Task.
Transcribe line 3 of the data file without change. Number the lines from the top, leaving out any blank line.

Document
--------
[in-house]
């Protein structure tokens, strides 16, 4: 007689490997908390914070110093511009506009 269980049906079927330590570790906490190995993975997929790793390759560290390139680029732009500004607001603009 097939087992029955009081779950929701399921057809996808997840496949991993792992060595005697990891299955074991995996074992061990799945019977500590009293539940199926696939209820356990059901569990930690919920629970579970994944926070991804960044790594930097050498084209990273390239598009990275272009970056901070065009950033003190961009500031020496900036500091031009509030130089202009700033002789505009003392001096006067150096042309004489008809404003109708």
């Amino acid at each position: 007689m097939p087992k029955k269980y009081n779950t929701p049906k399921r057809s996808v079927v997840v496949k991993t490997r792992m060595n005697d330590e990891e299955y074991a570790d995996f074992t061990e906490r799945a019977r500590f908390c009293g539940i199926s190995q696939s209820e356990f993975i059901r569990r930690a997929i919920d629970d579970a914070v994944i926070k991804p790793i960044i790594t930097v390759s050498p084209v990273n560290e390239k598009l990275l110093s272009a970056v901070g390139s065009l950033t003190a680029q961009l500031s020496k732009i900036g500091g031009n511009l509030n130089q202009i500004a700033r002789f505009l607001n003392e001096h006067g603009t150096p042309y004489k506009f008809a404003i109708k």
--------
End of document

């Amino acid at each position: 007689m097939p087992k029955k269980y009081n779950t929701p049906k399921r057809s996808v079927v997840v496949k991993t490997r792992m060595n005697d330590e990891e299955y074991a570790d995996f074992t061990e906490r799945a019977r500590f908390c009293g539940i199926s190995q696939s209820e356990f993975i059901r569990r930690a997929i919920d629970d579970a914070v994944i926070k991804p790793i960044i790594t930097v390759s050498p084209v990273n560290e390239k598009l990275l110093s272009a970056v901070g390139s065009l950033t003190a680029q961009l500031s020496k732009i900036g500091g031009n511009l509030n130089q202009i500004a700033r002789f505009l607001n003392e001096h006067g603009t150096p042309y004489k506009f008809a404003i109708k």